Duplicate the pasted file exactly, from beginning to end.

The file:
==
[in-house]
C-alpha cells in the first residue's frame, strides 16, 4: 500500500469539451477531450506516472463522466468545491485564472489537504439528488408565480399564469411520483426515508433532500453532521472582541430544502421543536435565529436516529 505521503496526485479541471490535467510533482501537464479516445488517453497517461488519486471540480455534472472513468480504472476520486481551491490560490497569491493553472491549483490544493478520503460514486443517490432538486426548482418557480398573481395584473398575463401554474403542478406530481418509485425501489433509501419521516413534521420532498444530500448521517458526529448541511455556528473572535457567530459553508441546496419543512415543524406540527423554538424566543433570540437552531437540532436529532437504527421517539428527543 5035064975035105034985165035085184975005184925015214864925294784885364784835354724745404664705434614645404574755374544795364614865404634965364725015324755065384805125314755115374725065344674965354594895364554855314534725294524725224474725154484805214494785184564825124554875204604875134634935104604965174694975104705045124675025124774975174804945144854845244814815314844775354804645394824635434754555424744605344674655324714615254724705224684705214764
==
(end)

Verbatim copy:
[in-house]
C-alpha cells in the first residue's frame, strides 16, 4: 500500500469539451477531450506516472463522466468545491485564472489537504439528488408565480399564469411520483426515508433532500453532521472582541430544502421543536435565529436516529 505521503496526485479541471490535467510533482501537464479516445488517453497517461488519486471540480455534472472513468480504472476520486481551491490560490497569491493553472491549483490544493478520503460514486443517490432538486426548482418557480398573481395584473398575463401554474403542478406530481418509485425501489433509501419521516413534521420532498444530500448521517458526529448541511455556528473572535457567530459553508441546496419543512415543524406540527423554538424566543433570540437552531437540532436529532437504527421517539428527543 5035064975035105034985165035085184975005184925015214864925294784885364784835354724745404664705434614645404574755374544795364614865404634965364725015324755065384805125314755115374725065344674965354594895364554855314534725294524725224474725154484805214494785184564825124554875204604875134634935104604965174694975104705045124675025124774975174804945144854845244814815314844775354804645394824635434754555424744605344674655324714615254724705224684705214764